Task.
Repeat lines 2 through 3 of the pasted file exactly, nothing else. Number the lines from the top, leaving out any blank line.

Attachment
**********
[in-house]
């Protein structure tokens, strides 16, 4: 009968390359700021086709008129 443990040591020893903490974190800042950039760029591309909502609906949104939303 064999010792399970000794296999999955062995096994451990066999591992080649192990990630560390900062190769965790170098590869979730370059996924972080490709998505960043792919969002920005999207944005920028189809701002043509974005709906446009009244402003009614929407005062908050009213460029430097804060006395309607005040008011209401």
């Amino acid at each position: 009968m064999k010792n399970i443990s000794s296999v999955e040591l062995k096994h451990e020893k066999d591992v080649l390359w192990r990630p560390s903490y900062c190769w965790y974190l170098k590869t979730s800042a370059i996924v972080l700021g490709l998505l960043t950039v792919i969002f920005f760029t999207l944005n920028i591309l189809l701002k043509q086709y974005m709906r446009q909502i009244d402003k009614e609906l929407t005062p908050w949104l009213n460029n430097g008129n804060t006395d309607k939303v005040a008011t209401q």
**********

């Protein structure tokens, strides 16, 4: 009968390359700021086709008129 443990040591020893903490974190800042950039760029591309909502609906949104939303 064999010792399970000794296999999955062995096994451990066999591992080649192990990630560390900062190769965790170098590869979730370059996924972080490709998505960043792919969002920005999207944005920028189809701002043509974005709906446009009244402003009614929407005062908050009213460029430097804060006395309607005040008011209401």
């Amino acid at each position: 009968m064999k010792n399970i443990s000794s296999v999955e040591l062995k096994h451990e020893k066999d591992v080649l390359w192990r990630p560390s903490y900062c190769w965790y974190l170098k590869t979730s800042a370059i996924v972080l700021g490709l998505l960043t950039v792919i969002f920005f760029t999207l944005n920028i591309l189809l701002k043509q086709y974005m709906r446009q909502i009244d402003k009614e609906l929407t005062p908050w949104l009213n460029n430097g008129n804060t006395d309607k939303v005040a008011t209401q």